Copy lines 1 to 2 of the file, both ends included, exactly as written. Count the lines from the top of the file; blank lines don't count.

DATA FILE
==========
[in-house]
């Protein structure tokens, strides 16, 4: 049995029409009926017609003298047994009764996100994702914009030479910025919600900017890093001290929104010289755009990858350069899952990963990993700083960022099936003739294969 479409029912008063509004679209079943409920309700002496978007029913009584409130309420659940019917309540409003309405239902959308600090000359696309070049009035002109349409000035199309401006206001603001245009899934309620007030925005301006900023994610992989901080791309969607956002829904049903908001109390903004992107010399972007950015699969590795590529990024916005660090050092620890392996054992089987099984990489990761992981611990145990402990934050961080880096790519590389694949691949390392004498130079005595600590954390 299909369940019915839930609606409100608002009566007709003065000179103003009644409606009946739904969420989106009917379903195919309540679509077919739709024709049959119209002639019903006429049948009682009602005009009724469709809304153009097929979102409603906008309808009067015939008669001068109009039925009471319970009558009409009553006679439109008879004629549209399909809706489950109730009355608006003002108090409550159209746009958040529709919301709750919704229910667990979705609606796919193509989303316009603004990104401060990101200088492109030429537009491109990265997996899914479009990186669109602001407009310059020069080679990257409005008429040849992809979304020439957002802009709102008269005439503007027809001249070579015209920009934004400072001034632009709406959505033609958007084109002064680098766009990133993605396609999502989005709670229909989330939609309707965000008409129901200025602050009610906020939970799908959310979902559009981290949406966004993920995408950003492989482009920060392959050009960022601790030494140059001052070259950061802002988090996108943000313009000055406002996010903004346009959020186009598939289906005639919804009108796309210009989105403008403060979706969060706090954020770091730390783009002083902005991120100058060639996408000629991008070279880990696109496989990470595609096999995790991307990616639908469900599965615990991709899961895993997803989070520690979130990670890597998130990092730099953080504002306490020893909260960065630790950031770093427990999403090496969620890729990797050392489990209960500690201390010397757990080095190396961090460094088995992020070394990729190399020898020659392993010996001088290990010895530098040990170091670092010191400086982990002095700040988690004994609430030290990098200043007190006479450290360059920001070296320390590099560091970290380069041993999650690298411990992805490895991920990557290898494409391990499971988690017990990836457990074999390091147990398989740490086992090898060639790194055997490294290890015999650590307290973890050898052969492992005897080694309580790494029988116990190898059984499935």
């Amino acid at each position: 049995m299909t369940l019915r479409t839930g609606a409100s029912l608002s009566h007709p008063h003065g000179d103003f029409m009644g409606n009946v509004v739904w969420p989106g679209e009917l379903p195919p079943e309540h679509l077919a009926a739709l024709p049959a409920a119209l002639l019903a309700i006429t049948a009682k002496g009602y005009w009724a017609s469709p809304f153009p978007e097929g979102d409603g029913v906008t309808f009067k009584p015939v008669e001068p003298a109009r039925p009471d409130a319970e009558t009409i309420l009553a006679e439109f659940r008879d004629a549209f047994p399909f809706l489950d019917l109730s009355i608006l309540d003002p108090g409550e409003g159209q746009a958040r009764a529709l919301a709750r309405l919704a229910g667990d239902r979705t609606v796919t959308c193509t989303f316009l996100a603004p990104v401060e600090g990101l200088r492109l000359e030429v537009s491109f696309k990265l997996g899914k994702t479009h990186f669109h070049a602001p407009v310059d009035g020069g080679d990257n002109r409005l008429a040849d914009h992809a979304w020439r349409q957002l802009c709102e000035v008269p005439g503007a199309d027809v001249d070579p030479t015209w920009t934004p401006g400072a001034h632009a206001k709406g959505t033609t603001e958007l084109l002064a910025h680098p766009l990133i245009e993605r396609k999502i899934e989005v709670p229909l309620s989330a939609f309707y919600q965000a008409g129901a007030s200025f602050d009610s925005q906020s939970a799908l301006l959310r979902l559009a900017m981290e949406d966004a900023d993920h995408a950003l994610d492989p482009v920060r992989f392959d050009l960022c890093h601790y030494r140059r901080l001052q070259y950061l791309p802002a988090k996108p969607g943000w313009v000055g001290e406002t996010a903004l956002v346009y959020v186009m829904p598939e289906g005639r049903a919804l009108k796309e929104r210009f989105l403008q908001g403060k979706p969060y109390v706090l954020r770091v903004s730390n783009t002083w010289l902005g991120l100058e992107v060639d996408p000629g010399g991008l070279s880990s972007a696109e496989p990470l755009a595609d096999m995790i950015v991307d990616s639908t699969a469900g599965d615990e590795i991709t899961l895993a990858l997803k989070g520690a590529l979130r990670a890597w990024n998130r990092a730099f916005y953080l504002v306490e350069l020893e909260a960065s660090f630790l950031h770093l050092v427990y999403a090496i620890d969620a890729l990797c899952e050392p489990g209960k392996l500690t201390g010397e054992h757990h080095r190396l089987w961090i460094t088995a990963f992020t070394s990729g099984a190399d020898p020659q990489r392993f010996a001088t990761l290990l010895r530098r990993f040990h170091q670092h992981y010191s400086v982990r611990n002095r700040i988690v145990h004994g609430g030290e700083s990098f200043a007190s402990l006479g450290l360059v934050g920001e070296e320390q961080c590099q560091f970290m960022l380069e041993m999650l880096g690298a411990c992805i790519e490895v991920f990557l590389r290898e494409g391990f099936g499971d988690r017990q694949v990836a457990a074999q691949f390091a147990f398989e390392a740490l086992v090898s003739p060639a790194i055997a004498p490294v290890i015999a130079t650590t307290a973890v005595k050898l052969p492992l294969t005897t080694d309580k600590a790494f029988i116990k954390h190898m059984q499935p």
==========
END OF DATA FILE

[in-house]
């Protein structure tokens, strides 16, 4: 049995029409009926017609003298047994009764996100994702914009030479910025919600900017890093001290929104010289755009990858350069899952990963990993700083960022099936003739294969 479409029912008063509004679209079943409920309700002496978007029913009584409130309420659940019917309540409003309405239902959308600090000359696309070049009035002109349409000035199309401006206001603001245009899934309620007030925005301006900023994610992989901080791309969607956002829904049903908001109390903004992107010399972007950015699969590795590529990024916005660090050092620890392996054992089987099984990489990761992981611990145990402990934050961080880096790519590389694949691949390392004498130079005595600590954390 299909369940019915839930609606409100608002009566007709003065000179103003009644409606009946739904969420989106009917379903195919309540679509077919739709024709049959119209002639019903006429049948009682009602005009009724469709809304153009097929979102409603906008309808009067015939008669001068109009039925009471319970009558009409009553006679439109008879004629549209399909809706489950109730009355608006003002108090409550159209746009958040529709919301709750919704229910667990979705609606796919193509989303316009603004990104401060990101200088492109030429537009491109990265997996899914479009990186669109602001407009310059020069080679990257409005008429040849992809979304020439957002802009709102008269005439503007027809001249070579015209920009934004400072001034632009709406959505033609958007084109002064680098766009990133993605396609999502989005709670229909989330939609309707965000008409129901200025602050009610906020939970799908959310979902559009981290949406966004993920995408950003492989482009920060392959050009960022601790030494140059001052070259950061802002988090996108943000313009000055406002996010903004346009959020186009598939289906005639919804009108796309210009989105403008403060979706969060706090954020770091730390783009002083902005991120100058060639996408000629991008070279880990696109496989990470595609096999995790991307990616639908469900599965615990991709899961895993997803989070520690979130990670890597998130990092730099953080504002306490020893909260960065630790950031770093427990999403090496969620890729990797050392489990209960500690201390010397757990080095190396961090460094088995992020070394990729190399020898020659392993010996001088290990010895530098040990170091670092010191400086982990002095700040988690004994609430030290990098200043007190006479450290360059920001070296320390590099560091970290380069041993999650690298411990992805490895991920990557290898494409391990499971988690017990990836457990074999390091147990398989740490086992090898060639790194055997490294290890015999650590307290973890050898052969492992005897080694309580790494029988116990190898059984499935």